Public Relations in the Internet Age

As I’ve already said in several articles and videos, Internet has changed forever the way we live, communicate and do business. Business, for instance, have had to change the way they relate to their users (clients and others). Unfortunately many organizations haven’t seen yet the benefits of this change of mind.

Several years ago, organizations used to ignore what they called “anonymous users”. If these users had a problem, they might not get the expected support from these companies. Since the anonymous user had no real power, this was a save bet. However today anonymous users can have a great deal of power, due to the Internet and Social Networks.

This reality has changed the way companies do Public Relations (PR). Previously most PR efforts were centered toward mainstream media, maybe some small niche media and influential people, such as journalists, actors and politicians. By using this approach companies tried to reach out to those who had some type of impact in the community. Today this has changes, as the anonymous user can have great power and influence.

With this in mind, many companies have changed their PR strategy. It’s still smart to contact mainstream media and influential people, but it’s smarter to include in this conversation the anonymous user.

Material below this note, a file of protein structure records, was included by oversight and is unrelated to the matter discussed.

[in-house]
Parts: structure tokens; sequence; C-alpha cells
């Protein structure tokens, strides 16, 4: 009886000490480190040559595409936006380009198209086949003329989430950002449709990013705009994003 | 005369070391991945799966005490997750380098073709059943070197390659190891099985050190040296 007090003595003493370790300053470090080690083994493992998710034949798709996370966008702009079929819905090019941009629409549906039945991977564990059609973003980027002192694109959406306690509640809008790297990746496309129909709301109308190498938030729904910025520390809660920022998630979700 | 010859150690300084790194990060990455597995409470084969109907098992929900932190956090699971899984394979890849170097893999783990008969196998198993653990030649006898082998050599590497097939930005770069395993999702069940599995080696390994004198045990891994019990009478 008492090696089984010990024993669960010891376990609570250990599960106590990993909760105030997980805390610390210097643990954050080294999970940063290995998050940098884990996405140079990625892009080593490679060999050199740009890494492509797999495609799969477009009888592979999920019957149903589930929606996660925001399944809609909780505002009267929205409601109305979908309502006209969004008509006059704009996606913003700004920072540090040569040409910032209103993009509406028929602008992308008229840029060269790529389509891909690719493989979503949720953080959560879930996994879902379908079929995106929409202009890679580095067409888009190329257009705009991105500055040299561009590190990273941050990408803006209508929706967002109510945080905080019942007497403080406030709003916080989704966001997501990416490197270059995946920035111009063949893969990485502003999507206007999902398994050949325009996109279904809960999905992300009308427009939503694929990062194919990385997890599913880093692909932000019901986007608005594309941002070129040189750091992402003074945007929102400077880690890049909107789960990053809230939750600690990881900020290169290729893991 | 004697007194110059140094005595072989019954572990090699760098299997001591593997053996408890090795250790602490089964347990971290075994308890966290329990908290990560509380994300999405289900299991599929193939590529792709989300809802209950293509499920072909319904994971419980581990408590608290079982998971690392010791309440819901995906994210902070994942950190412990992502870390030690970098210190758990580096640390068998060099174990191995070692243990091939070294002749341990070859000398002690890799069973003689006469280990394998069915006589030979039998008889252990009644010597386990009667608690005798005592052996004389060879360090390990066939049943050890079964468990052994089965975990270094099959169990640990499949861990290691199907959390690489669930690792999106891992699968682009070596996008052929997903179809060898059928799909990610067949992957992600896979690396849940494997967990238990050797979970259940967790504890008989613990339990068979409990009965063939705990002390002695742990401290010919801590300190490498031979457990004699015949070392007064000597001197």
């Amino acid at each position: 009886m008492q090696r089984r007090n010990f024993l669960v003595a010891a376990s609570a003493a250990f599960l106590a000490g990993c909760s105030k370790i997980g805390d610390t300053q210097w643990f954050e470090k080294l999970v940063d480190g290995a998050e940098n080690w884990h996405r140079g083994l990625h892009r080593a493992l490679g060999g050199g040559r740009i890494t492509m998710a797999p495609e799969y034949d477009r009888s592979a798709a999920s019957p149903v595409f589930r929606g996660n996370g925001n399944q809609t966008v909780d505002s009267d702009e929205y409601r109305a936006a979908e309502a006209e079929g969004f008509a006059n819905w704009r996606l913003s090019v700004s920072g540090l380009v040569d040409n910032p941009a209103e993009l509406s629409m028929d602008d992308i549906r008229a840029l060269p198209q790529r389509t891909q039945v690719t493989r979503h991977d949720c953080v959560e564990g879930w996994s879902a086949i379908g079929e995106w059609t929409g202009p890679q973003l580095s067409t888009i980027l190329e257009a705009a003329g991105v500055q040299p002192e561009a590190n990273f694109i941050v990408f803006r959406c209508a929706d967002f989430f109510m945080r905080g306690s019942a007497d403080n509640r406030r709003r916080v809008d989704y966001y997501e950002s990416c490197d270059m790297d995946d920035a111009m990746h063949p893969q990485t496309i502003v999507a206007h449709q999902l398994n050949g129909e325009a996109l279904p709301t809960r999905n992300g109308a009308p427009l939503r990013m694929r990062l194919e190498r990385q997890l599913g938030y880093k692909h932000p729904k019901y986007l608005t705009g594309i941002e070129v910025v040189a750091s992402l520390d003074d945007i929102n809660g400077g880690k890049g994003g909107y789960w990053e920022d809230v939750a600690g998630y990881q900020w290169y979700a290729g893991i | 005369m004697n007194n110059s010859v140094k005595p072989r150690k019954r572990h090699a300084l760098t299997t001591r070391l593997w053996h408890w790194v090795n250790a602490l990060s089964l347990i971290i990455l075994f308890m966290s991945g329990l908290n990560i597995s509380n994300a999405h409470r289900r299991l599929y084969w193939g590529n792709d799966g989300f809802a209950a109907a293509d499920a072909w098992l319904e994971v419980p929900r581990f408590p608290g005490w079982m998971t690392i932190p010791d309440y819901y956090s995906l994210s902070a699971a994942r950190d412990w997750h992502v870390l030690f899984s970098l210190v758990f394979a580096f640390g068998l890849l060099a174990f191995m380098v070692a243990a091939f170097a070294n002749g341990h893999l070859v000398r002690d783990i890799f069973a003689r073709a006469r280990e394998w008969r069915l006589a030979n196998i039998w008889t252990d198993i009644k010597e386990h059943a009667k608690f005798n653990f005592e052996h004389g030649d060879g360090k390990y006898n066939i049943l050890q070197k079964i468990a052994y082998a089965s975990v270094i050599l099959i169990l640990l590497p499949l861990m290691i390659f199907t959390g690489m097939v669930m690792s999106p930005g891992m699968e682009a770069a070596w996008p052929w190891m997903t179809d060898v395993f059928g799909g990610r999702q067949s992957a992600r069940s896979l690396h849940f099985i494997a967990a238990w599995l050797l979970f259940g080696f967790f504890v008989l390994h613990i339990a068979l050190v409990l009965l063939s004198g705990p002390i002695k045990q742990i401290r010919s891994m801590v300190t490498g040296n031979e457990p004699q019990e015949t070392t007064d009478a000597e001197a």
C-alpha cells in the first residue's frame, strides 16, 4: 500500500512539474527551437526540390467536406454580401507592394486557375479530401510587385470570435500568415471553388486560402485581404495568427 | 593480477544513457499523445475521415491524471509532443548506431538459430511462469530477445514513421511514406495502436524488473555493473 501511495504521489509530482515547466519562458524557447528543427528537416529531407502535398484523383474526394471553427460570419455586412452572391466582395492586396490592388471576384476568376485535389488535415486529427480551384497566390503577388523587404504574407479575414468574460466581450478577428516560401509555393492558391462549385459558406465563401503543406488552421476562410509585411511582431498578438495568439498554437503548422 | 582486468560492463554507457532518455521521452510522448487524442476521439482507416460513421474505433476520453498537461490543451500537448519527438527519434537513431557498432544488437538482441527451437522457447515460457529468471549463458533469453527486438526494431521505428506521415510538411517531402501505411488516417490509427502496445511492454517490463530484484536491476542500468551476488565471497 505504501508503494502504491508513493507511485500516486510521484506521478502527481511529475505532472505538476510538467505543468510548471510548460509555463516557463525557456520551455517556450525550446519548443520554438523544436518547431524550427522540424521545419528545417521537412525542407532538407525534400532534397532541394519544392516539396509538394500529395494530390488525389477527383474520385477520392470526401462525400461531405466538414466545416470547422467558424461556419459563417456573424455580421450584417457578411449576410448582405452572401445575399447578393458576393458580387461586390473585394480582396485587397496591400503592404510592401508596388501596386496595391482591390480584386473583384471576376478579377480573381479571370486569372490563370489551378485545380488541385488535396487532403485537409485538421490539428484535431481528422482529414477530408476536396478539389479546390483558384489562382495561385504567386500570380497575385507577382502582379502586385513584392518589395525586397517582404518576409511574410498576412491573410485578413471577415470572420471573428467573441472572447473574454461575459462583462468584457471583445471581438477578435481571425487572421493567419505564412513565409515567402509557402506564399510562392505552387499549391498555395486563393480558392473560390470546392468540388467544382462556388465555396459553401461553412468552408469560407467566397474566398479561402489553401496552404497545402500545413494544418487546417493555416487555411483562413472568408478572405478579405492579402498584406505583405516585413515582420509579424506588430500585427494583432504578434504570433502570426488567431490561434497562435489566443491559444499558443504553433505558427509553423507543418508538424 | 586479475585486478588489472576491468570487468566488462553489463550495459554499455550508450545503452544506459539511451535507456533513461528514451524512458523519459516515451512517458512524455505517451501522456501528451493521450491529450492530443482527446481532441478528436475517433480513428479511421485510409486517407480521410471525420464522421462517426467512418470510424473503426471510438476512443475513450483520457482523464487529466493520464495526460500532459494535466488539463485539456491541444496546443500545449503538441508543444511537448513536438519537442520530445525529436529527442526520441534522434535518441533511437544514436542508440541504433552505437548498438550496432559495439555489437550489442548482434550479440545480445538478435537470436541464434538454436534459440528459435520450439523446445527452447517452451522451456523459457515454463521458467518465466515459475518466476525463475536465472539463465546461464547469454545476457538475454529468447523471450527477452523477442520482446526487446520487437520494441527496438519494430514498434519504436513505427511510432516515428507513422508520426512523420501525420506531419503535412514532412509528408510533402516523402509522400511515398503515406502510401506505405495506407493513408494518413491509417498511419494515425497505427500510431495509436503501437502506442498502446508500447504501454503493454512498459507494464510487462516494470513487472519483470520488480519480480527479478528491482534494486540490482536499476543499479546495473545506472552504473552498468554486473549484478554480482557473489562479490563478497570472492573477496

Previously a big part of PR was emitting press releases that usually used technical language. Since the readers knew about the topic, this was fine. Today however, companies have to reach out larger audiences. So for this strategy to work, they have to speak in a non-technical language, making sure their message has the largest probability of being understood and replicated.

This new landscape I’m describing can be beneficial for all type of companies. One of the main complains from companies was that their PR releases where ignored by media quite often. Since the traditional media is limited, they had relative few outlets where their information could be replicated. Today you’re talking with thousands if not million of users, so the odds are much better. This users by themselves might not have the power and reach of a single media outlet, but since they are so many, their power can be similar or more of the one from the traditional media.

If you have not invested in this type of PR strategy, I advice you to consider it seriously. Large and traditional companies can have a hard time understanding and adapting to this new reality. However I’m sure the benefits will outweigh the problems and this will be a smart decision. Also, if you don’t start thinking this way, you will loose many opportunities as many of your users are expecting this from your organization.

Image taken from Flickr.com

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